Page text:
The accidental U.S. missile attack the past weekend on an Iranian airliner, killing all 290 people on board, was the deadliest recorded military downing of a civilian plane.
Consequently, America has plenty of explaining as well as plenty of soul-searching to do. But there are sharp limits to the recriminations the U.S. should heap upon itself or accept from others.Meanwhile, the most constructive thing that can be done immediately is not to pinpoint blame but to find the answers to some disturbing questions.
For openers, why did the commander and crew of the USS Vincennes, considered the most sophisticated combat ship in the world, mistakenly conclude that the Iranian plane was a fighter jet rather than a civilian airliner? Did the ship's radar misfunction? Or was the radar misinterpreted?
How far should the U.S. go in trying to repair the damage? Does this tragedy discredit America's continued military presence in the Persian Gulf? Should the Washington bow to the increased pressure this episode has generated for the U.S. to pull its ships out of the gulf?
While some of these questions cannot be answered until an investigation is completed in about two weeks, a few key points should be clear already:
First, as long as the U.S. remains in the Persian Gulf, it is going to be in a no-win situation. That is, the U.S. is going to be criticized if its ships respond too soon to a perceived threat - and criticized if they respond tardily or not at all.
Second, though Americans pulled the trigger, Iran bears by far most of the blame for this appalling loss of life. As long as Iran repeatedly resists efforts to call off the war with Iraq and then sends a commercial airliner into a combat zone, accidents like the one the past weekend are bound to happen.
Third, while the blame is mostly Iran's, Washington still should offer to make some reparations to give substance to President Reagan's expressions of regret and to back up the point that, unlike many other nations, America does not intentionally make war on innocent civilians.
Fourth, since the extremist leaders of Iran seldom listen to reason, the U.S. had better brace itself for a new round of terroristic attacks on Americans not just in the Middle East but wherever else Iran can reach.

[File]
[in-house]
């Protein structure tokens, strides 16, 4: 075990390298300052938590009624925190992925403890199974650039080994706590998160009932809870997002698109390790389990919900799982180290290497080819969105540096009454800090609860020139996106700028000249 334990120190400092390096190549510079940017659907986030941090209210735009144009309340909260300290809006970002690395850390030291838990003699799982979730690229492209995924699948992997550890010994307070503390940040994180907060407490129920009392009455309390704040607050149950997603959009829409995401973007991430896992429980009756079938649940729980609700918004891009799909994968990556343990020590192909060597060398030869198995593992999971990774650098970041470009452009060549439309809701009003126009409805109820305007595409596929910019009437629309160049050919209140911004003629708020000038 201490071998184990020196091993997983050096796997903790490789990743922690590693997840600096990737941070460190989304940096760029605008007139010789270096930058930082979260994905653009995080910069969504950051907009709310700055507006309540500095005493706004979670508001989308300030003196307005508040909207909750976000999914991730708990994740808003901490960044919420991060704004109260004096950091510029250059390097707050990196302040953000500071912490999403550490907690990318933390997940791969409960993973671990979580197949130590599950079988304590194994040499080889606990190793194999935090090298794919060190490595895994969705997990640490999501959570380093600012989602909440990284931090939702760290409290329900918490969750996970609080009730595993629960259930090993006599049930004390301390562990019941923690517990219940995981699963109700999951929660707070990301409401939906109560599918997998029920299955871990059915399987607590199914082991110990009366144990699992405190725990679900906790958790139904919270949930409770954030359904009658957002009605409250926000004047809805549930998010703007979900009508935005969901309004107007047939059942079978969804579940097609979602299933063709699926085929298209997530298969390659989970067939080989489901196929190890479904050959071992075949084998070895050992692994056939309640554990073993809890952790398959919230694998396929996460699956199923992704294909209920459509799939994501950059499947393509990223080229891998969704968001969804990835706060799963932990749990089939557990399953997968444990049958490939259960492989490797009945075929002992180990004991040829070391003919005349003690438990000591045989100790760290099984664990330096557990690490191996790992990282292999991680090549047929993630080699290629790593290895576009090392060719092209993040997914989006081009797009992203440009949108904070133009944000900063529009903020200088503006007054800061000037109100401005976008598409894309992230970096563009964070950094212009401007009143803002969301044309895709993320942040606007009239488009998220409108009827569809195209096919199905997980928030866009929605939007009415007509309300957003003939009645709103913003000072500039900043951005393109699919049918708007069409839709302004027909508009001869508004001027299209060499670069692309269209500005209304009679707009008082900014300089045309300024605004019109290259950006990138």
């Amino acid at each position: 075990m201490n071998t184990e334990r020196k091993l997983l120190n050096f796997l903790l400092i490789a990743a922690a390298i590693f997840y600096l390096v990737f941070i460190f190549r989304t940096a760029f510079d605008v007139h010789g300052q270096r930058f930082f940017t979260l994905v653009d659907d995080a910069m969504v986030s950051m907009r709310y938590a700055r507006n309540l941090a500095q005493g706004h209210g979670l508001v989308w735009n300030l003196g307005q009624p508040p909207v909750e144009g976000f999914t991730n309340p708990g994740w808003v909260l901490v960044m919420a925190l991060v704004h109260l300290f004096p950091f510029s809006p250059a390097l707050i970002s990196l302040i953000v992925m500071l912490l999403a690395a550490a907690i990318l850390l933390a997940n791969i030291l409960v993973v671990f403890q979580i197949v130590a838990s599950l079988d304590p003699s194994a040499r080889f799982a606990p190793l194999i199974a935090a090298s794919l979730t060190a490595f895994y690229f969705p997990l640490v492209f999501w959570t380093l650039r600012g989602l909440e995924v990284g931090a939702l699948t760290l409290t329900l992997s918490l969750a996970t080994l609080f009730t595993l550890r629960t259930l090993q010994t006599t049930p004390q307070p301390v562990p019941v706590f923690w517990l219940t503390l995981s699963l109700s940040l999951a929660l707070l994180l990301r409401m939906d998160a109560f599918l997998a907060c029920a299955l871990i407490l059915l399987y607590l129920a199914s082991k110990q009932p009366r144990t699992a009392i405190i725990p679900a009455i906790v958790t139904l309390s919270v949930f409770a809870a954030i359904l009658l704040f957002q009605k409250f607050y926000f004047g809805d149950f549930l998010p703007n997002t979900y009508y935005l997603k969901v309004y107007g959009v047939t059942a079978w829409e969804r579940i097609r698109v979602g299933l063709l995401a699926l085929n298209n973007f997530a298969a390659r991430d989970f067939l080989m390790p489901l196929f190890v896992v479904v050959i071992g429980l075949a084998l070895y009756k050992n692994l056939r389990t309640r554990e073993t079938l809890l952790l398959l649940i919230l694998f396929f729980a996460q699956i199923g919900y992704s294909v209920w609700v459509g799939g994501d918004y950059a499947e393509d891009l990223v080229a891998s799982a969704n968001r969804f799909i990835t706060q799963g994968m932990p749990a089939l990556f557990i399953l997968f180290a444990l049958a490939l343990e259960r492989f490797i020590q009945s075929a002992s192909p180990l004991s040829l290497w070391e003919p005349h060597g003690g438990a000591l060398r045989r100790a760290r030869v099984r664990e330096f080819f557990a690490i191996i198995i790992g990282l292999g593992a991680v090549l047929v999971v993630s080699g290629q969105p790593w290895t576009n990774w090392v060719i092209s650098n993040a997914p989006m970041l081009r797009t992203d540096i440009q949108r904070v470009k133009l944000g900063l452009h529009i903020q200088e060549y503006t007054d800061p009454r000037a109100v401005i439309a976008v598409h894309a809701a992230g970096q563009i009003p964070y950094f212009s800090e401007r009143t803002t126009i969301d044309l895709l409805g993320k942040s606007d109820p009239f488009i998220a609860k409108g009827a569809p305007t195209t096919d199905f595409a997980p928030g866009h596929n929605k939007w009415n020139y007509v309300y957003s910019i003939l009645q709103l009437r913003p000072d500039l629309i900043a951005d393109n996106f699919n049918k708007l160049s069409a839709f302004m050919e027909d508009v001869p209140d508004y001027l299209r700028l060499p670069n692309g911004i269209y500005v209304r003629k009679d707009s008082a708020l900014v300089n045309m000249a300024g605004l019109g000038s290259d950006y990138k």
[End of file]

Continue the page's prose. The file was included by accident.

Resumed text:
Fifth, as part of its investigation of this episode, the Navy should take a particularly close look at the Vincennes' system for identifying whether or not approaching aircraft are hostile. Long before the current tragedy, American admirals were deeply divided on the system's capability.
Sixth, what about the U.S. withdrawing from the Persian Gulf to prevent further such episodes, including those that could involve the substantial loss of American lives? No, a withdrawal still would be a mistake. While the U.S. could get along without oil from the Persian Gulf, some of our allies can't. Besides, the oil lanes of the gulf comprise an international waterway, and there is an international obligation to keep them open. Moreover, a U.S. presence is needed to keep Russia from turning the Persian Gulf into a Soviet lake.
Finally, this tragedy should at least breathe new efforts into Washington's efforts to get the United Nations to impose an arms embargo on Iran and Iraq. As those efforts proceed, let it not be forgotten that Russia and China, which have been the quickest to condemn the U.S. for the downing of the Iranian airliner, have repeatedly thwarted the proposed U.N. embargo. Consequently, Russia and China bear some responsibility for the new tragedy.